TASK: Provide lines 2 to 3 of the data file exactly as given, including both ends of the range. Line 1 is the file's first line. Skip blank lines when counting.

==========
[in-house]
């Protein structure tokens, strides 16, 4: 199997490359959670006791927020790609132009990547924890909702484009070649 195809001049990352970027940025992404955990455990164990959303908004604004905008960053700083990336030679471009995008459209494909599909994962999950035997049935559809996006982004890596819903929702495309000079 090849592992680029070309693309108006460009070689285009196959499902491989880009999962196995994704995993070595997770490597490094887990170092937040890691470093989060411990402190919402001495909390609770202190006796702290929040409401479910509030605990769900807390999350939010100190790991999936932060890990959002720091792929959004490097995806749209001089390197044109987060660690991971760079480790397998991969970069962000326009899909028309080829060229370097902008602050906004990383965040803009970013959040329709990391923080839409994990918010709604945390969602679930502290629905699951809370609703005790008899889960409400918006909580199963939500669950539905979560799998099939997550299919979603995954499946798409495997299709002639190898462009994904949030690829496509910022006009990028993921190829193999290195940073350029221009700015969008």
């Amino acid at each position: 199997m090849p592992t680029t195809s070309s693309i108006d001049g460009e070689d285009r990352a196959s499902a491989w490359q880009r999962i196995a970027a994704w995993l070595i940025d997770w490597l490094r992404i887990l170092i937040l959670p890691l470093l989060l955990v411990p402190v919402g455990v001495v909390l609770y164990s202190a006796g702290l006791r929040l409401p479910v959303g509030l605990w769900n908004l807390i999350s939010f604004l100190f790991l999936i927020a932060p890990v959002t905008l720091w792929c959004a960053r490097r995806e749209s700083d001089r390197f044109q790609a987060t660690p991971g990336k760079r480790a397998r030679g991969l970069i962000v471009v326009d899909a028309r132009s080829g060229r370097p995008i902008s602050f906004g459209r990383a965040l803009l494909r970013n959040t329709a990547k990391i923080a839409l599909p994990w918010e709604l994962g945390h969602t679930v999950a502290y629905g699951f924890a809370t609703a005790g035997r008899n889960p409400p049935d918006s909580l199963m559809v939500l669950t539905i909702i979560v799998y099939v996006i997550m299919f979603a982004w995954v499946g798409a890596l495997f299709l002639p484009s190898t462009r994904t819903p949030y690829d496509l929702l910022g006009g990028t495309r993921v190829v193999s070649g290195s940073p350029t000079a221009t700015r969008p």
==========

């Protein structure tokens, strides 16, 4: 199997490359959670006791927020790609132009990547924890909702484009070649 195809001049990352970027940025992404955990455990164990959303908004604004905008960053700083990336030679471009995008459209494909599909994962999950035997049935559809996006982004890596819903929702495309000079 090849592992680029070309693309108006460009070689285009196959499902491989880009999962196995994704995993070595997770490597490094887990170092937040890691470093989060411990402190919402001495909390609770202190006796702290929040409401479910509030605990769900807390999350939010100190790991999936932060890990959002720091792929959004490097995806749209001089390197044109987060660690991971760079480790397998991969970069962000326009899909028309080829060229370097902008602050906004990383965040803009970013959040329709990391923080839409994990918010709604945390969602679930502290629905699951809370609703005790008899889960409400918006909580199963939500669950539905979560799998099939997550299919979603995954499946798409495997299709002639190898462009994904949030690829496509910022006009990028993921190829193999290195940073350029221009700015969008």
């Amino acid at each position: 199997m090849p592992t680029t195809s070309s693309i108006d001049g460009e070689d285009r990352a196959s499902a491989w490359q880009r999962i196995a970027a994704w995993l070595i940025d997770w490597l490094r992404i887990l170092i937040l959670p890691l470093l989060l955990v411990p402190v919402g455990v001495v909390l609770y164990s202190a006796g702290l006791r929040l409401p479910v959303g509030l605990w769900n908004l807390i999350s939010f604004l100190f790991l999936i927020a932060p890990v959002t905008l720091w792929c959004a960053r490097r995806e749209s700083d001089r390197f044109q790609a987060t660690p991971g990336k760079r480790a397998r030679g991969l970069i962000v471009v326009d899909a028309r132009s080829g060229r370097p995008i902008s602050f906004g459209r990383a965040l803009l494909r970013n959040t329709a990547k990391i923080a839409l599909p994990w918010e709604l994962g945390h969602t679930v999950a502290y629905g699951f924890a809370t609703a005790g035997r008899n889960p409400p049935d918006s909580l199963m559809v939500l669950t539905i909702i979560v799998y099939v996006i997550m299919f979603a982004w995954v499946g798409a890596l495997f299709l002639p484009s190898t462009r994904t819903p949030y690829d496509l929702l910022g006009g990028t495309r993921v190829v193999s070649g290195s940073p350029t000079a221009t700015r969008p």